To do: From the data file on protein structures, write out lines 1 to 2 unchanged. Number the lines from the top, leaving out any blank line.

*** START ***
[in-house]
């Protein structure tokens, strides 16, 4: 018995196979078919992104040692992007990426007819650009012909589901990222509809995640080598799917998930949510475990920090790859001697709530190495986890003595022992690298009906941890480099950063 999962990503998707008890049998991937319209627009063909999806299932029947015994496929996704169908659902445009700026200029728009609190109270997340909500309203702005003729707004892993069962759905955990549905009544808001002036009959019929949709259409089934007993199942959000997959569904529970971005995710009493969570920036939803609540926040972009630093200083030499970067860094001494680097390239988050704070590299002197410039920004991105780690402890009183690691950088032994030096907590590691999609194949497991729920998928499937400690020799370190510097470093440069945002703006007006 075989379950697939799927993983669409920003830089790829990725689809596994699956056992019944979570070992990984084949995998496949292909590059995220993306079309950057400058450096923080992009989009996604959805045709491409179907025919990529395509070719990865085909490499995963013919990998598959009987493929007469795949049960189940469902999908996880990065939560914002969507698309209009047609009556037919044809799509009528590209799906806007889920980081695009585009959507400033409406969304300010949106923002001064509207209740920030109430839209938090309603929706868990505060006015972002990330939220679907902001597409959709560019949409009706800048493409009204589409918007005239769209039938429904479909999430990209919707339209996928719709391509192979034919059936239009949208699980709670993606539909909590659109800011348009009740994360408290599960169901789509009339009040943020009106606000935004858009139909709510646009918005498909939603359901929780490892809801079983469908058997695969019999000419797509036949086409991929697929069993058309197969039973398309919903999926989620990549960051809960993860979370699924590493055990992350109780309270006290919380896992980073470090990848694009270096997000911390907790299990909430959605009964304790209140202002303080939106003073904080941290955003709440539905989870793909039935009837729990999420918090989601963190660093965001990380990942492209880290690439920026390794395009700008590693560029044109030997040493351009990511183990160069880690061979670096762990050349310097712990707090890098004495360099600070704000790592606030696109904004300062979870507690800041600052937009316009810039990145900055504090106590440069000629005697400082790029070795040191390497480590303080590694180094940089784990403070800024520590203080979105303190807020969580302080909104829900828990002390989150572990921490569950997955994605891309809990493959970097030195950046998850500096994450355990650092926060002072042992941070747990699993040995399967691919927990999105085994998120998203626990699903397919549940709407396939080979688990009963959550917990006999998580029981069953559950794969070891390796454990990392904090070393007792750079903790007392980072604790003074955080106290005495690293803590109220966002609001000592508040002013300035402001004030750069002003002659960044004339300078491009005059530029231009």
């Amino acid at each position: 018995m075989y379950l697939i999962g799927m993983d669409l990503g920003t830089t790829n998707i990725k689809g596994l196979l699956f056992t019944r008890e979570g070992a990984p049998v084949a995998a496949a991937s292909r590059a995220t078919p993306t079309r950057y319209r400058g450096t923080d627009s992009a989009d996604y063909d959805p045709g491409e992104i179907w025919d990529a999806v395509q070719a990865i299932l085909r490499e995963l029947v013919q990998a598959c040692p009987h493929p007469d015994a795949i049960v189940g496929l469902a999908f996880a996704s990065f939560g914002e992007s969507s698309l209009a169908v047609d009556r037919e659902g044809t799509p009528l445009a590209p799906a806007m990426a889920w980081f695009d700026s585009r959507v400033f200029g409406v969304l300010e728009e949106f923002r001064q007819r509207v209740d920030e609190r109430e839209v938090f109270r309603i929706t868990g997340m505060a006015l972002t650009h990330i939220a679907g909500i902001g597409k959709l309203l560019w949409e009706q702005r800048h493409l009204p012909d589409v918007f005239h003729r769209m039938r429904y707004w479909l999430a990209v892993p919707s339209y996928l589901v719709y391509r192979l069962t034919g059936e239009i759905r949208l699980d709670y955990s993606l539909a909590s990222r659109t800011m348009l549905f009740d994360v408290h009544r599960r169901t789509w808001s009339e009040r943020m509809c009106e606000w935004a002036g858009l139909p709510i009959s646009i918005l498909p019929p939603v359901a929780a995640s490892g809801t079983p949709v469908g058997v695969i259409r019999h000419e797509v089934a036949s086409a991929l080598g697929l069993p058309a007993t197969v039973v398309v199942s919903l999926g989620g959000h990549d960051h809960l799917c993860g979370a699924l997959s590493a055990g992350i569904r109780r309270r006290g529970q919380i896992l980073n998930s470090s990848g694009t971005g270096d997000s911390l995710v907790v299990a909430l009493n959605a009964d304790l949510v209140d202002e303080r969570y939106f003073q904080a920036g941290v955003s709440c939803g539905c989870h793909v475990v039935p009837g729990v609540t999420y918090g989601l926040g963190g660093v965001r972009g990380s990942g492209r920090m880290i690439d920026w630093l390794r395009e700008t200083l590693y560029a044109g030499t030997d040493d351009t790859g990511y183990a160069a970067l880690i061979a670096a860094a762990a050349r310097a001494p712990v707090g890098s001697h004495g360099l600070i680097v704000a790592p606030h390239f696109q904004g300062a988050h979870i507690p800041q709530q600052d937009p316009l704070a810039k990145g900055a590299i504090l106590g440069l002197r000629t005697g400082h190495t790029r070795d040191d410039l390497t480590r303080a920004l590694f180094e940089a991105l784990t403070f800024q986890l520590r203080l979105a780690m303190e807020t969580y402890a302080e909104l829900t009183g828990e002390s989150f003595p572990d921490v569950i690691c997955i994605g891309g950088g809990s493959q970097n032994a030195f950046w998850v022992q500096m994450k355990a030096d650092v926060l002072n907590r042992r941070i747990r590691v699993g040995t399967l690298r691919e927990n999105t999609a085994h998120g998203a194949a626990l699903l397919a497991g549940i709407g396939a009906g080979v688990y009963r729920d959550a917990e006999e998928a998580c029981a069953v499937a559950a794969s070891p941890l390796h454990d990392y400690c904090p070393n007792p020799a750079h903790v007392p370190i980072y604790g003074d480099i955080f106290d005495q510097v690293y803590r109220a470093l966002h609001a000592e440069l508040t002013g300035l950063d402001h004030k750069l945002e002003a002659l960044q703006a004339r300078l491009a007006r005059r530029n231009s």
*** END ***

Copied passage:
[in-house]
């Protein structure tokens, strides 16, 4: 018995196979078919992104040692992007990426007819650009012909589901990222509809995640080598799917998930949510475990920090790859001697709530190495986890003595022992690298009906941890480099950063 999962990503998707008890049998991937319209627009063909999806299932029947015994496929996704169908659902445009700026200029728009609190109270997340909500309203702005003729707004892993069962759905955990549905009544808001002036009959019929949709259409089934007993199942959000997959569904529970971005995710009493969570920036939803609540926040972009630093200083030499970067860094001494680097390239988050704070590299002197410039920004991105780690402890009183690691950088032994030096907590590691999609194949497991729920998928499937400690020799370190510097470093440069945002703006007006 075989379950697939799927993983669409920003830089790829990725689809596994699956056992019944979570070992990984084949995998496949292909590059995220993306079309950057400058450096923080992009989009996604959805045709491409179907025919990529395509070719990865085909490499995963013919990998598959009987493929007469795949049960189940469902999908996880990065939560914002969507698309209009047609009556037919044809799509009528590209799906806007889920980081695009585009959507400033409406969304300010949106923002001064509207209740920030109430839209938090309603929706868990505060006015972002990330939220679907902001597409959709560019949409009706800048493409009204589409918007005239769209039938429904479909999430990209919707339209996928719709391509192979034919059936239009949208699980709670993606539909909590659109800011348009009740994360408290599960169901789509009339009040943020009106606000935004858009139909709510646009918005498909939603359901929780490892809801079983469908058997695969019999000419797509036949086409991929697929069993058309197969039973398309919903999926989620990549960051809960993860979370699924590493055990992350109780309270006290919380896992980073470090990848694009270096997000911390907790299990909430959605009964304790209140202002303080939106003073904080941290955003709440539905989870793909039935009837729990999420918090989601963190660093965001990380990942492209880290690439920026390794395009700008590693560029044109030997040493351009990511183990160069880690061979670096762990050349310097712990707090890098004495360099600070704000790592606030696109904004300062979870507690800041600052937009316009810039990145900055504090106590440069000629005697400082790029070795040191390497480590303080590694180094940089784990403070800024520590203080979105303190807020969580302080909104829900828990002390989150572990921490569950997955994605891309809990493959970097030195950046998850500096994450355990650092926060002072042992941070747990699993040995399967691919927990999105085994998120998203626990699903397919549940709407396939080979688990009963959550917990006999998580029981069953559950794969070891390796454990990392904090070393007792750079903790007392980072604790003074955080106290005495690293803590109220966002609001000592508040002013300035402001004030750069002003002659960044004339300078491009005059530029231009």